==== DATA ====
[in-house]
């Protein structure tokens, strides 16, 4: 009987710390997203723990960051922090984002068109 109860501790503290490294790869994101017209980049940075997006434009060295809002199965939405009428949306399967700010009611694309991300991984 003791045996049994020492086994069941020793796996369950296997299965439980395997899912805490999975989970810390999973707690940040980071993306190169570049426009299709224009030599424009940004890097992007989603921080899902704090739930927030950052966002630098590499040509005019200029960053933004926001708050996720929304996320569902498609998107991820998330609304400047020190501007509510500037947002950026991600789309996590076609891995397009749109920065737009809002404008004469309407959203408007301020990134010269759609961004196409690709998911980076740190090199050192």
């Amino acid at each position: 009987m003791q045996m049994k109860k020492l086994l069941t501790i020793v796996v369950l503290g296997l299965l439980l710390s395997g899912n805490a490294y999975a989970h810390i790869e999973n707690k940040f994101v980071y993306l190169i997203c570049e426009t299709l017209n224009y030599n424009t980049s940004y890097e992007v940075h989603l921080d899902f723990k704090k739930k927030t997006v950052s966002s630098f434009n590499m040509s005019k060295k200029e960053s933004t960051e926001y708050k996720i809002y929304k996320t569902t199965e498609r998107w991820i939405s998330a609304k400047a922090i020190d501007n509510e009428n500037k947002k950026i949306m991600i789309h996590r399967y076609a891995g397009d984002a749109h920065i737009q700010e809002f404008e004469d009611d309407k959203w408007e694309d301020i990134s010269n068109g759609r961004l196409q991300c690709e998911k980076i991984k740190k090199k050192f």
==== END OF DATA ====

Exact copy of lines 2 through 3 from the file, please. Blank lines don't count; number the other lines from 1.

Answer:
């Protein structure tokens, strides 16, 4: 009987710390997203723990960051922090984002068109 109860501790503290490294790869994101017209980049940075997006434009060295809002199965939405009428949306399967700010009611694309991300991984 003791045996049994020492086994069941020793796996369950296997299965439980395997899912805490999975989970810390999973707690940040980071993306190169570049426009299709224009030599424009940004890097992007989603921080899902704090739930927030950052966002630098590499040509005019200029960053933004926001708050996720929304996320569902498609998107991820998330609304400047020190501007509510500037947002950026991600789309996590076609891995397009749109920065737009809002404008004469309407959203408007301020990134010269759609961004196409690709998911980076740190090199050192």
């Amino acid at each position: 009987m003791q045996m049994k109860k020492l086994l069941t501790i020793v796996v369950l503290g296997l299965l439980l710390s395997g899912n805490a490294y999975a989970h810390i790869e999973n707690k940040f994101v980071y993306l190169i997203c570049e426009t299709l017209n224009y030599n424009t980049s940004y890097e992007v940075h989603l921080d899902f723990k704090k739930k927030t997006v950052s966002s630098f434009n590499m040509s005019k060295k200029e960053s933004t960051e926001y708050k996720i809002y929304k996320t569902t199965e498609r998107w991820i939405s998330a609304k400047a922090i020190d501007n509510e009428n500037k947002k950026i949306m991600i789309h996590r399967y076609a891995g397009d984002a749109h920065i737009q700010e809002f404008e004469d009611d309407k959203w408007e694309d301020i990134s010269n068109g759609r961004l196409q991300c690709e998911k980076i991984k740190k090199k050192f």